Educator contracts have delineations too. On top of that, at least in Texas, there is a Code of Ethics that you are required to adhere to, and are inspected on once a year. Granted, Texas is a "right to work" state, and doesn't require union participation. We have several organizations that offer insurance, and we have a retirement system that we pay into that (if I remember correctly) is in place of social security. We are provided for pretty well, in my opinion. That said, there are a number of advocacy groups that rise up when things are going right, such as when the state board of education decided to name an evangelical Calvinist as a major figure in US history. Does this answer the question you asked, Jason? Probably not. However, when you get into the discussion of education vs. industry (and I don't know where I stand on this), you will come across the argument where industry says you produce a good product and you toss out the bad ones, but education says you have to produce a good product, but you can never send out the band ones. Most educators don't see an equivalence. If you are at teacher, you can never treat a student as you would a bushel of rotten blueberries, because, at the end of the day, that student must leave your care with the knowledge and skills you gave them. If you treat them badly, then you are doing a disservice to them. [insert argument about self-sacrifice here.]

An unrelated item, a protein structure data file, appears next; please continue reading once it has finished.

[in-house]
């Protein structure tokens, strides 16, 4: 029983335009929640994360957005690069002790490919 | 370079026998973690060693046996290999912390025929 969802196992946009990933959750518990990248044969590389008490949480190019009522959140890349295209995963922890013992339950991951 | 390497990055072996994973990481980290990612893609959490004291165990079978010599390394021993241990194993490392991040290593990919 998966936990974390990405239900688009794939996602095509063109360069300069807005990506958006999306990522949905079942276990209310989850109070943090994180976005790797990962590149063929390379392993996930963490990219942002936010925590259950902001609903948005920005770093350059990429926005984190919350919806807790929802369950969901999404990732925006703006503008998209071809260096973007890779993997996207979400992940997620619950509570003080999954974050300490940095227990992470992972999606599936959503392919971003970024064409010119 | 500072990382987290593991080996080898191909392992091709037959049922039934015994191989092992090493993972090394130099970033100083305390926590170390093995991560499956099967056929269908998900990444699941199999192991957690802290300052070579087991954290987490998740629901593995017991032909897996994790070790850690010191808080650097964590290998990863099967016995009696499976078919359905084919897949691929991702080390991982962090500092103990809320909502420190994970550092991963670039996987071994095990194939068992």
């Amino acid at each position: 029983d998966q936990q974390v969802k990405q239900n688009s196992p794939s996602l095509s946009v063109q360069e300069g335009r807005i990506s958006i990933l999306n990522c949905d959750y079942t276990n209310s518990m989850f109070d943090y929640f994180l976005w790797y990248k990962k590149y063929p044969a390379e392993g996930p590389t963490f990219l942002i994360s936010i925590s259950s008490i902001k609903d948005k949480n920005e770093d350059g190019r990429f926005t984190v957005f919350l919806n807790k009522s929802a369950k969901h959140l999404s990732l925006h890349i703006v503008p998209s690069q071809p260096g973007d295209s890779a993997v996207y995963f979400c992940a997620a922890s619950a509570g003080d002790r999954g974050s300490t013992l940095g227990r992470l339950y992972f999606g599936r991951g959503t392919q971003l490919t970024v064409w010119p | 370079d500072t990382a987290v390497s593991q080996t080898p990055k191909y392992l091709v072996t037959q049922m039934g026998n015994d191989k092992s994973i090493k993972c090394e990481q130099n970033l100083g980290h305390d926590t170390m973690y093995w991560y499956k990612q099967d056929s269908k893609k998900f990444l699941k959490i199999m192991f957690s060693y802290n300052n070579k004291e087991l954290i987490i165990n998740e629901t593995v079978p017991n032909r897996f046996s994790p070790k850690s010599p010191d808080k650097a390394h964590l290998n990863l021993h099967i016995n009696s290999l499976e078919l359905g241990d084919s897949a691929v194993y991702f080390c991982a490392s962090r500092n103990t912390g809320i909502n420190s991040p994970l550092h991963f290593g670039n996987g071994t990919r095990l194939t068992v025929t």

5. Public Employee Unions

    Despite my being an educator, I know very little about private schools. That is partly because there is an incredibly small presence of them here. All of the private schools here are parochial, which to me is an abomination against children. But choice is choice. Anyway, back to topic, I'm curious if you all think that private school educators would benefit from a union, or is the problem really with unions period?
  6. Public Employee Unions